In Defense of YA

There have been a couple of articles published this year that condemn adult readers who read YA. As an avid reader and writer of YA, this totally bothered me. One writer argued that YA should be left to the young adults and that adults should concentrate on serious literature. I strongly disagree. First of all, I’m pretty sure the writer of the article hasn’t read any YA. I don’t read exclusively YA, but I read a great deal of it. YA writers are breaking “rules” and experimenting all over the place. Adult fiction, literary in particular, is safe. There are a few rule-breakers out there but there is more experimentation with format, turning tired tropes on their ear, and unreliable narrators (my favorite) by YA writers.

YA literature is serious literature. Yes, there are fluffy romances (which I love) and poorly written books (the same is true of adult literature), but some exciting stuff is happening in the YA world. It could be argued that YA writers are the biggest risk takers in fiction today. They refuse to follow all the rules and the results are spectacular. So if your only experience with YA is Twilight, I strongly encourage you to try again. Disclaimer: I read all four books in the Twilight series and found the story engrossing enough that I was able to overlook many of the flaws. Oh and Stephenie Meyer made a ton of money and launched a career as a movie producer so I have some mad respect for this stay-at-home mom who wrote while covered in children. I also write while covered in children but I’m still waiting for my millions.

The successful authors are the ones that can access the darkness and confusion of adolescence. This authenticity is important. The average YA reader of YA age, wants to be moved, not taught a lesson. Over and over, the question of sex, violence, drinking and drug use comes up. How much is too much? Is it appropriate at all? Parents get up in arms about this and there is talk of a rating system (bad idea, IMO) but the truth is, reading about sex and drugs doesn’t mean the reader will go out and try it. In fact, reading about it may be enough to satisfy the young reader’s curiosity. I don’t know of any books that glamorize drugs or drinking. They may not demonize them but just treat them as part of the teenage experience, which they are. Young adults do not want to be preached at and books with “lessons” are going to fail every time. Judy Blume’s Forever, one of the first and greatest YA books, deals with the issues realistically without being preachy. No one dies from having sex in her books but the emotional gravity is dealt with seriously. Judy Blume is my hero and certainly knocked down doors in both YA and children’s fiction with her honesty. That’s why her books will never go out of print.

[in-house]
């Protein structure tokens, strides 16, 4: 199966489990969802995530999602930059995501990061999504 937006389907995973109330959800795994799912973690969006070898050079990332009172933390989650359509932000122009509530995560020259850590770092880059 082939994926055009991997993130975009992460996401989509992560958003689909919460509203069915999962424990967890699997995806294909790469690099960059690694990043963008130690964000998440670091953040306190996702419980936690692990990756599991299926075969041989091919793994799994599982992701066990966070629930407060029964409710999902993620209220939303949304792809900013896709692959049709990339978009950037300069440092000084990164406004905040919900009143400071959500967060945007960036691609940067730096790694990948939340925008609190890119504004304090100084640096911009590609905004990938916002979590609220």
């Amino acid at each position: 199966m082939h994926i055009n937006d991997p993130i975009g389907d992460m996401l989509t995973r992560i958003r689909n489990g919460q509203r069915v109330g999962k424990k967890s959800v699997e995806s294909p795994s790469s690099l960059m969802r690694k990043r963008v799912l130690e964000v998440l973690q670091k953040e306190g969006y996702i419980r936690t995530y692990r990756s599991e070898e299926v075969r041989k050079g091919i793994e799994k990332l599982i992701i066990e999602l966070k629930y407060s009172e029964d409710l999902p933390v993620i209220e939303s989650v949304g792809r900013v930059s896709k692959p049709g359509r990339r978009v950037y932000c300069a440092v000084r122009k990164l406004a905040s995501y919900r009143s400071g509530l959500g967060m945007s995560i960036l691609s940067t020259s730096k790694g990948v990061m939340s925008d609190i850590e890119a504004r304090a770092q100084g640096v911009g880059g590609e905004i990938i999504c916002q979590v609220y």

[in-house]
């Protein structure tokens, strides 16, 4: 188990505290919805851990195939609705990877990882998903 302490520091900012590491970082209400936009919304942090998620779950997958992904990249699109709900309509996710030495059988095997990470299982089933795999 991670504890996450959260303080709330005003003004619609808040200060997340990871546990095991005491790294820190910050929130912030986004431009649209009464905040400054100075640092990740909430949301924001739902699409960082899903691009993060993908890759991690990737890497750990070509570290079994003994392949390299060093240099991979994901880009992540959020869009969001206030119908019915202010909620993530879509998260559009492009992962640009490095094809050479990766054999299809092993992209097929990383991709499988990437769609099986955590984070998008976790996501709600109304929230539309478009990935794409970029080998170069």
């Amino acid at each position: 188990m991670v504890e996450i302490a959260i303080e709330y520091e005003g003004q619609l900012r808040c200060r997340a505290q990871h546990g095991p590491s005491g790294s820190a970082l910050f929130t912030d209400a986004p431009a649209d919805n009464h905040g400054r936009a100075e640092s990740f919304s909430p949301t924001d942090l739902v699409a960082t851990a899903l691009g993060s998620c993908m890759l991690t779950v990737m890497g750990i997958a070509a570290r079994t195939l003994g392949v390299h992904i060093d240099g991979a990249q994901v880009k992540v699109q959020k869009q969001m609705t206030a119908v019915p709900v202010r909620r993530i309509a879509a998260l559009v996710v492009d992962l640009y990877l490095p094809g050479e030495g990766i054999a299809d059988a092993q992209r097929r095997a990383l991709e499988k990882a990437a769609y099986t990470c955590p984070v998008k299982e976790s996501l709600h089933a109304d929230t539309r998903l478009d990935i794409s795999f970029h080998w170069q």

An exciting thing is happening in the YA world. Book reviewers, bloggers, agents, and publishers are all actively seeking books with diversity. This doesn’t just refer to race but sexual orientation, socio-economic status, and more. There is a movement that picked up a lot of steam in 2014. #WeNeedDiverseBooks has become something of a mantra this year and overwhelmingly, agents and publishers are seeking books with diverse characters and settings that don’t make their diversity an issue.

Here are a few of my favorite YA authors:

John Green. I confess, I am a Nerdfighter. I’ve read and cried over all of his books. His writing is beautiful, literary, and insightful. There’s a reason The Fault in Our Stars is so huge. Two more of his books have been optioned and Paper Towns is filming right this minute.

Ransom Riggs. First of all, what a great name!! Ransom wrote Miss Peregrine’s Home for Peculiar Children and its follow-up, Hollow City. There will be a third book in the series and I’m pretty excited about it. Oh and aside from being one of the most interesting voices in YA right now, he is pretty innovative. His books were inspired by strange old photographs which are peppered throughout the books. I promise you won’t be able to get these books out of your head. He is married (adorably) to a fellow YA author, Tahereh Mafi. She wrote the fantastic Shatter Me series. She carried a bouquet made from his book at their wedding which is totally off-topic and totally romantic.
Maureen Johnson. Maureen is one of those people that everyone wants to be best friends with because of her total awesomeness. Her Shades of London series starts out with a ghostly and grisly Jack the Ripper mystery and takes the reader to places they truly didn’t expect. I’m anxiously awaiting the third book in the series.

Jandy Nelson. Her work slays me every time. She is a master of the metaphor and I loved her debut The Sky is Everywhere so much that as soon as I finished it, I flipped back to page one and read it again. Her second book, I’ll Give You the Sun is equally beautiful.

Rainbow Rowell. I am a major fangirl over Rainbow Rowell. She writes both adult and YA fiction and she’s a genius. Eleanor and Park. Just read it. Fangirl, a YA/adult crossover (which has also been classified as NA) is a total delight.

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One comment on “In Defense of YA

  1. Personally, I think anyone who is a fan of literature should be rejoicing that the YA genre has added so many enthusastic adult readers to the world. I can not tell you how many times I’ve heard the sad words “I hate to read” from an adult. If YA gets them to open the pages of a book, and ideally broaden their minds (thusly bettering themselves as people) we should ALL be singing the praises of such a genre.

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